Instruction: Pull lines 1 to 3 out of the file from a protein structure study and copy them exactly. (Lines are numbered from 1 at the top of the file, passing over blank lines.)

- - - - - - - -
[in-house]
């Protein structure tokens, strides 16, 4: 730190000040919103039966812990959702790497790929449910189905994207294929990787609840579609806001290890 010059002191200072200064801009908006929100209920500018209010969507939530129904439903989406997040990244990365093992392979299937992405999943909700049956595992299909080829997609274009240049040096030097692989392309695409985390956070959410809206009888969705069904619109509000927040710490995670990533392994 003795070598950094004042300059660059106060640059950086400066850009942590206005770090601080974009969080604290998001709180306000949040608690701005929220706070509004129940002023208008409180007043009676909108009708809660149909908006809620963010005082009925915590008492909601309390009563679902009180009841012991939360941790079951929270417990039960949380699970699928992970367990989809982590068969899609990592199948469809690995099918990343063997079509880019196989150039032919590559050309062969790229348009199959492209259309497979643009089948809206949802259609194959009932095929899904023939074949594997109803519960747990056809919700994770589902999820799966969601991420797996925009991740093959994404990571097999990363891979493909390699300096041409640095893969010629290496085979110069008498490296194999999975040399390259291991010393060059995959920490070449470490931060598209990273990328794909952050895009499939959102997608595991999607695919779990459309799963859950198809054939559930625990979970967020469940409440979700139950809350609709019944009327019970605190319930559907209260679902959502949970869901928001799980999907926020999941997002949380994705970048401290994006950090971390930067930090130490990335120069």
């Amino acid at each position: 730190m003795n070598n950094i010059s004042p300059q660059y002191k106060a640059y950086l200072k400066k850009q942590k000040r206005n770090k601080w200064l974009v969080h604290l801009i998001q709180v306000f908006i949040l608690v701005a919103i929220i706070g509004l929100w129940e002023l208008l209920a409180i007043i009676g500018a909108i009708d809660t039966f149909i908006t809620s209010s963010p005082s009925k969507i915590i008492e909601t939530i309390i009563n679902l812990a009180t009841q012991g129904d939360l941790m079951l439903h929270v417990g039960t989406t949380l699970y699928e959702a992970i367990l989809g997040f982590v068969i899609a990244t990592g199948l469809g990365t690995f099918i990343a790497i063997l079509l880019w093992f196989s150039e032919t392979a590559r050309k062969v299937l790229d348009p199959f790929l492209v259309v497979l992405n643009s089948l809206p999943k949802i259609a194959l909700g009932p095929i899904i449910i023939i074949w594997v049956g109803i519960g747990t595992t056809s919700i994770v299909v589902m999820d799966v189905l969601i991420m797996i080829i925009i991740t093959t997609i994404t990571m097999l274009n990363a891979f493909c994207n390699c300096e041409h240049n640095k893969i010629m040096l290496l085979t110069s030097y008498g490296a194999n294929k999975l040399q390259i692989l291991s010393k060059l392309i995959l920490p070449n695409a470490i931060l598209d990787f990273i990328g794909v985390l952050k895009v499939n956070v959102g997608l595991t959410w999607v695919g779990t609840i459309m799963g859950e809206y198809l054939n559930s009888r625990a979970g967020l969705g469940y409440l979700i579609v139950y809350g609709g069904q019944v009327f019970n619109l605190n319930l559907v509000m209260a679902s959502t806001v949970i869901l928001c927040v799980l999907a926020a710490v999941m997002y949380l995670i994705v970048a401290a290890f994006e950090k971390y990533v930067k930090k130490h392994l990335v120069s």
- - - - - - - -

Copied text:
[in-house]
């Protein structure tokens, strides 16, 4: 730190000040919103039966812990959702790497790929449910189905994207294929990787609840579609806001290890 010059002191200072200064801009908006929100209920500018209010969507939530129904439903989406997040990244990365093992392979299937992405999943909700049956595992299909080829997609274009240049040096030097692989392309695409985390956070959410809206009888969705069904619109509000927040710490995670990533392994 003795070598950094004042300059660059106060640059950086400066850009942590206005770090601080974009969080604290998001709180306000949040608690701005929220706070509004129940002023208008409180007043009676909108009708809660149909908006809620963010005082009925915590008492909601309390009563679902009180009841012991939360941790079951929270417990039960949380699970699928992970367990989809982590068969899609990592199948469809690995099918990343063997079509880019196989150039032919590559050309062969790229348009199959492209259309497979643009089948809206949802259609194959009932095929899904023939074949594997109803519960747990056809919700994770589902999820799966969601991420797996925009991740093959994404990571097999990363891979493909390699300096041409640095893969010629290496085979110069008498490296194999999975040399390259291991010393060059995959920490070449470490931060598209990273990328794909952050895009499939959102997608595991999607695919779990459309799963859950198809054939559930625990979970967020469940409440979700139950809350609709019944009327019970605190319930559907209260679902959502949970869901928001799980999907926020999941997002949380994705970048401290994006950090971390930067930090130490990335120069």
């Amino acid at each position: 730190m003795n070598n950094i010059s004042p300059q660059y002191k106060a640059y950086l200072k400066k850009q942590k000040r206005n770090k601080w200064l974009v969080h604290l801009i998001q709180v306000f908006i949040l608690v701005a919103i929220i706070g509004l929100w129940e002023l208008l209920a409180i007043i009676g500018a909108i009708d809660t039966f149909i908006t809620s209010s963010p005082s009925k969507i915590i008492e909601t939530i309390i009563n679902l812990a009180t009841q012991g129904d939360l941790m079951l439903h929270v417990g039960t989406t949380l699970y699928e959702a992970i367990l989809g997040f982590v068969i899609a990244t990592g199948l469809g990365t690995f099918i990343a790497i063997l079509l880019w093992f196989s150039e032919t392979a590559r050309k062969v299937l790229d348009p199959f790929l492209v259309v497979l992405n643009s089948l809206p999943k949802i259609a194959l909700g009932p095929i899904i449910i023939i074949w594997v049956g109803i519960g747990t595992t056809s919700i994770v299909v589902m999820d799966v189905l969601i991420m797996i080829i925009i991740t093959t997609i994404t990571m097999l274009n990363a891979f493909c994207n390699c300096e041409h240049n640095k893969i010629m040096l290496l085979t110069s030097y008498g490296a194999n294929k999975l040399q390259i692989l291991s010393k060059l392309i995959l920490p070449n695409a470490i931060l598209d990787f990273i990328g794909v985390l952050k895009v499939n956070v959102g997608l595991t959410w999607v695919g779990t609840i459309m799963g859950e809206y198809l054939n559930s009888r625990a979970g967020l969705g469940y409440l979700i579609v139950y809350g609709g069904q019944v009327f019970n619109l605190n319930l559907v509000m209260a679902s959502t806001v949970i869901l928001c927040v799980l999907a926020a710490v999941m997002y949380l995670i994705v970048a401290a290890f994006e950090k971390y990533v930067k930090k130490h392994l990335v120069s």